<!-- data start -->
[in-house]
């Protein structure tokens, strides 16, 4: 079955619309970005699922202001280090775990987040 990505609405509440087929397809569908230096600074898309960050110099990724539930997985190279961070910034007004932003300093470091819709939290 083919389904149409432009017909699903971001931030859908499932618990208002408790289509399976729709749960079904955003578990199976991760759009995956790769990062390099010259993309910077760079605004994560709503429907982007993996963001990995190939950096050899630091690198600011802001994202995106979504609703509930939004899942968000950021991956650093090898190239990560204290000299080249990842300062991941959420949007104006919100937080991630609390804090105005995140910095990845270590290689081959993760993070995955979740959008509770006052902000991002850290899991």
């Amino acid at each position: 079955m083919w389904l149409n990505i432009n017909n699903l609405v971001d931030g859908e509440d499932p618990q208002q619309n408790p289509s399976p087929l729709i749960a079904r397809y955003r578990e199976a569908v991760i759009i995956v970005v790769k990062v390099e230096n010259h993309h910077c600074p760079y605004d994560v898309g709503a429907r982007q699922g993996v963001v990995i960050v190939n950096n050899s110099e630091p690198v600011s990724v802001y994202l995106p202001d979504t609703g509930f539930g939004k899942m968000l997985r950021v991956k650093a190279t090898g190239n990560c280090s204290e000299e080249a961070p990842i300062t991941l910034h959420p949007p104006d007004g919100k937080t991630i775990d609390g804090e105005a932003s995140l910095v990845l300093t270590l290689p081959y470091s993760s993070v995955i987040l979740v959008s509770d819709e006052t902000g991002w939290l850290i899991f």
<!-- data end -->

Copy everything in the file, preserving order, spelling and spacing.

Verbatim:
[in-house]
């Protein structure tokens, strides 16, 4: 079955619309970005699922202001280090775990987040 990505609405509440087929397809569908230096600074898309960050110099990724539930997985190279961070910034007004932003300093470091819709939290 083919389904149409432009017909699903971001931030859908499932618990208002408790289509399976729709749960079904955003578990199976991760759009995956790769990062390099010259993309910077760079605004994560709503429907982007993996963001990995190939950096050899630091690198600011802001994202995106979504609703509930939004899942968000950021991956650093090898190239990560204290000299080249990842300062991941959420949007104006919100937080991630609390804090105005995140910095990845270590290689081959993760993070995955979740959008509770006052902000991002850290899991």
């Amino acid at each position: 079955m083919w389904l149409n990505i432009n017909n699903l609405v971001d931030g859908e509440d499932p618990q208002q619309n408790p289509s399976p087929l729709i749960a079904r397809y955003r578990e199976a569908v991760i759009i995956v970005v790769k990062v390099e230096n010259h993309h910077c600074p760079y605004d994560v898309g709503a429907r982007q699922g993996v963001v990995i960050v190939n950096n050899s110099e630091p690198v600011s990724v802001y994202l995106p202001d979504t609703g509930f539930g939004k899942m968000l997985r950021v991956k650093a190279t090898g190239n990560c280090s204290e000299e080249a961070p990842i300062t991941l910034h959420p949007p104006d007004g919100k937080t991630i775990d609390g804090e105005a932003s995140l910095v990845l300093t270590l290689p081959y470091s993760s993070v995955i987040l979740v959008s509770d819709e006052t902000g991002w939290l850290i899991f």